I got locked up once when I was in seminary. It was the dead of winter, and for some months a group of Christian peacemakers in North Carolina had been organizing civil disobedience to public executions at the state prison in Raleigh. Four or five times they had arrested and booked us, then let us out in the night on a promise to appear in court. Finally, the DA had enough. He asked the magistrate to set our bonds at $5,000 each. We put on the orange jumpsuits and got processed into the general population.
I’ll never forget the morning I walked onto the overcrowded fourth floor of the Wake County Jail. With my newly issued mat in hand (they didn’t have any bunks left), I looked for a place on the floor. I found one beside a fellow who was glad to talk.
“What you in for?” he asked. I asked if he’d seen the execution on the news the night before. “Yeah,” he said. I told him I’d been arrested for trying to stop it.
A January 2008 study conducted by United for a Fair Economy estimated that the sub-prime mortgage crisis we were beginning to experience at that time would ultimately result in a net loss of $164-213 billion in assets for people of color. A friend pointed out to me that this was, in market terms, almost certainly the largest transfer of wealth away from black people in a very long history of economic injustice. By all accounts, the subprime crisis was the result of bad lending policies by banks who wanted to capitalize on a lucrative securities market.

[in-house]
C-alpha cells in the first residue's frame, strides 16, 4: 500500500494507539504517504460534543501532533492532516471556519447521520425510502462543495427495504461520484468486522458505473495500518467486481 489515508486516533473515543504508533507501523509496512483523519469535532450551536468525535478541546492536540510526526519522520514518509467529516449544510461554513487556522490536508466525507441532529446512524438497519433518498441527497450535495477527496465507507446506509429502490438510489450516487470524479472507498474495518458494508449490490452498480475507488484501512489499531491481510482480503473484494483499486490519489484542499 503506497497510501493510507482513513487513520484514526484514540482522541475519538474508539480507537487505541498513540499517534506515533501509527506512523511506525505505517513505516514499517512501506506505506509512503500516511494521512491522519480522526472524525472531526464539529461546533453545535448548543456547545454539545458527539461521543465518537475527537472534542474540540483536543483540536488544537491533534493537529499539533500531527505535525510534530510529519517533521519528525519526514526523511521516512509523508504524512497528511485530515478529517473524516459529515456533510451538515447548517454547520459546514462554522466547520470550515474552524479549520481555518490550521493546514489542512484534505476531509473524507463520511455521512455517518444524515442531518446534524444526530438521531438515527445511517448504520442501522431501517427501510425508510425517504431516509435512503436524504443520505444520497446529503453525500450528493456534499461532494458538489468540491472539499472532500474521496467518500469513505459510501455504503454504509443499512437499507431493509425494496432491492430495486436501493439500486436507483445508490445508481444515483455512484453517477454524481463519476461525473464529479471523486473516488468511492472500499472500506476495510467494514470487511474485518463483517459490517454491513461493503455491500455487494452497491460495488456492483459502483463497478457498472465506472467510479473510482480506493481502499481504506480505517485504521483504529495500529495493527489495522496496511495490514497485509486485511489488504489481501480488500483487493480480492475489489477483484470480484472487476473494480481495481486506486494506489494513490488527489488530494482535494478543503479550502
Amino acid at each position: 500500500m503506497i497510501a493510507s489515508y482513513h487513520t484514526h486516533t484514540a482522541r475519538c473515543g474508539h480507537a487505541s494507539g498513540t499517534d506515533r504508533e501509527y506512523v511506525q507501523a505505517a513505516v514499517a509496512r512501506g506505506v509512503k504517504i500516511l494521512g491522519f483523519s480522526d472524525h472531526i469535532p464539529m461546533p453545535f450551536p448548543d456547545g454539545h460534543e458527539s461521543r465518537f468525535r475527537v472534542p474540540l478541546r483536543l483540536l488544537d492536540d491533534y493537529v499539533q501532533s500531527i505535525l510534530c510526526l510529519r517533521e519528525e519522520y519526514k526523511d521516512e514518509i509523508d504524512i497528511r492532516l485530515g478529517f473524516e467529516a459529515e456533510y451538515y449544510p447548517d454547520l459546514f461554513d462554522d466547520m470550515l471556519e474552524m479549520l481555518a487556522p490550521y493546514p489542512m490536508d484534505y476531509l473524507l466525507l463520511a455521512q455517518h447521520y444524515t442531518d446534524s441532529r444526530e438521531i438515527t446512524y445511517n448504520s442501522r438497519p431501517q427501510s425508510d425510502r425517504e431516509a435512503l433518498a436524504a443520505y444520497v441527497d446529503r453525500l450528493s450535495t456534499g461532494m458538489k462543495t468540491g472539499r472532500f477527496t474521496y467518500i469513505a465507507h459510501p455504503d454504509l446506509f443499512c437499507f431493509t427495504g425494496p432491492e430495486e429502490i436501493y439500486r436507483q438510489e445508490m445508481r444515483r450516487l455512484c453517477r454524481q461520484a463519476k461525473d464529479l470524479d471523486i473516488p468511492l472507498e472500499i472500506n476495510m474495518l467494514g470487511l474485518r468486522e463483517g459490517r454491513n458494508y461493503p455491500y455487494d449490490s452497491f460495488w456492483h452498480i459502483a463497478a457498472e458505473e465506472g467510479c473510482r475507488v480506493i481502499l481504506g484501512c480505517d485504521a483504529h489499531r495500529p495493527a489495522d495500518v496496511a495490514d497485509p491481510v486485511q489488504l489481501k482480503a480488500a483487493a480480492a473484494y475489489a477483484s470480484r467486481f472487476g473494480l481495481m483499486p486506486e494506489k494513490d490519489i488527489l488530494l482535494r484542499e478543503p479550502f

As banks reported huge losses and markets took a dive in the winter of 2008, I was struck by an article titled, “Islamic banks shielded from subprime.” At that point, the author said, conventional global banks like CitiGroup and UBS had already written down more than $80 billion in losses. Islamic banks, however, reported almost no loss at all. Because sharia law (like the Bible) forbids usury, Islamic banks do not charge interest or trade debt. “Many of these conventional products that have been under stress lately are very complex and need special risk management tools,” explained Rasheed al-Maraj, the governor of Bahrain’s central bank. “In Islamic banking you will not have this kind of thing. Some of these products would not be sharia accepted.”